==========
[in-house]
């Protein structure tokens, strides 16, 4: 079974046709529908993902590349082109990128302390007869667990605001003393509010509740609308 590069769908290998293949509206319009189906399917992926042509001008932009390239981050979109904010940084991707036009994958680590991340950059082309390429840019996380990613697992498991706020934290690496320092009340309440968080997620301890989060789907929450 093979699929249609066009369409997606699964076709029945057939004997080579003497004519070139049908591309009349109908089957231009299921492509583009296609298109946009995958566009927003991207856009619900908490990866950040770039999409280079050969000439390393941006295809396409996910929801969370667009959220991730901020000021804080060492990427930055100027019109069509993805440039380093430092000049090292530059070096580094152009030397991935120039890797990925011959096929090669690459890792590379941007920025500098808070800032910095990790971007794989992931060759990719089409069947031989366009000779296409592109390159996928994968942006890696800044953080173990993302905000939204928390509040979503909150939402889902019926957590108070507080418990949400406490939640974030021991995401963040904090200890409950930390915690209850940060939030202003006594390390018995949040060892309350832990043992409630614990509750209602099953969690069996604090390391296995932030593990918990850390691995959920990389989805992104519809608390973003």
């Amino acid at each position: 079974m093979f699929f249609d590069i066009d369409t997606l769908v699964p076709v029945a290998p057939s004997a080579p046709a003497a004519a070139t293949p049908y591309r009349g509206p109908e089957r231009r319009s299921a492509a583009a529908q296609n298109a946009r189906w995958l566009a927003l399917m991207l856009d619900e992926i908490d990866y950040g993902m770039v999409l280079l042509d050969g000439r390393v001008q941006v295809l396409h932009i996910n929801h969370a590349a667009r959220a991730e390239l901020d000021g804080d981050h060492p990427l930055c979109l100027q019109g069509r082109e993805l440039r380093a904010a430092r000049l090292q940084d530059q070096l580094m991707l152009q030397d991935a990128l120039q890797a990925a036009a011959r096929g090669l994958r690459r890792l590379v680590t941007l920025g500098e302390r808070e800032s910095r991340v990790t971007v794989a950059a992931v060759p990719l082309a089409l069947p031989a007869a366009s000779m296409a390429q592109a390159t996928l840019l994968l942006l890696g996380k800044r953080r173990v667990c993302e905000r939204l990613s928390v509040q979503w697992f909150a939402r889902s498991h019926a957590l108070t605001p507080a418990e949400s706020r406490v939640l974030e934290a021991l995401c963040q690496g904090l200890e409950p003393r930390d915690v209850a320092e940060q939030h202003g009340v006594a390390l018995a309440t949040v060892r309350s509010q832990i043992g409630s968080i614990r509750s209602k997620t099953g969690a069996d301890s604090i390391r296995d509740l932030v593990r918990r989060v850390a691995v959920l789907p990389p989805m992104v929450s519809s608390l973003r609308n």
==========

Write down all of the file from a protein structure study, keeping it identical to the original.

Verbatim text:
[in-house]
């Protein structure tokens, strides 16, 4: 079974046709529908993902590349082109990128302390007869667990605001003393509010509740609308 590069769908290998293949509206319009189906399917992926042509001008932009390239981050979109904010940084991707036009994958680590991340950059082309390429840019996380990613697992498991706020934290690496320092009340309440968080997620301890989060789907929450 093979699929249609066009369409997606699964076709029945057939004997080579003497004519070139049908591309009349109908089957231009299921492509583009296609298109946009995958566009927003991207856009619900908490990866950040770039999409280079050969000439390393941006295809396409996910929801969370667009959220991730901020000021804080060492990427930055100027019109069509993805440039380093430092000049090292530059070096580094152009030397991935120039890797990925011959096929090669690459890792590379941007920025500098808070800032910095990790971007794989992931060759990719089409069947031989366009000779296409592109390159996928994968942006890696800044953080173990993302905000939204928390509040979503909150939402889902019926957590108070507080418990949400406490939640974030021991995401963040904090200890409950930390915690209850940060939030202003006594390390018995949040060892309350832990043992409630614990509750209602099953969690069996604090390391296995932030593990918990850390691995959920990389989805992104519809608390973003």
């Amino acid at each position: 079974m093979f699929f249609d590069i066009d369409t997606l769908v699964p076709v029945a290998p057939s004997a080579p046709a003497a004519a070139t293949p049908y591309r009349g509206p109908e089957r231009r319009s299921a492509a583009a529908q296609n298109a946009r189906w995958l566009a927003l399917m991207l856009d619900e992926i908490d990866y950040g993902m770039v999409l280079l042509d050969g000439r390393v001008q941006v295809l396409h932009i996910n929801h969370a590349a667009r959220a991730e390239l901020d000021g804080d981050h060492p990427l930055c979109l100027q019109g069509r082109e993805l440039r380093a904010a430092r000049l090292q940084d530059q070096l580094m991707l152009q030397d991935a990128l120039q890797a990925a036009a011959r096929g090669l994958r690459r890792l590379v680590t941007l920025g500098e302390r808070e800032s910095r991340v990790t971007v794989a950059a992931v060759p990719l082309a089409l069947p031989a007869a366009s000779m296409a390429q592109a390159t996928l840019l994968l942006l890696g996380k800044r953080r173990v667990c993302e905000r939204l990613s928390v509040q979503w697992f909150a939402r889902s498991h019926a957590l108070t605001p507080a418990e949400s706020r406490v939640l974030e934290a021991l995401c963040q690496g904090l200890e409950p003393r930390d915690v209850a320092e940060q939030h202003g009340v006594a390390l018995a309440t949040v060892r309350s509010q832990i043992g409630s968080i614990r509750s209602k997620t099953g969690a069996d301890s604090i390391r296995d509740l932030v593990r918990r989060v850390a691995v959920l789907p990389p989805m992104v929450s519809s608390l973003r609308n």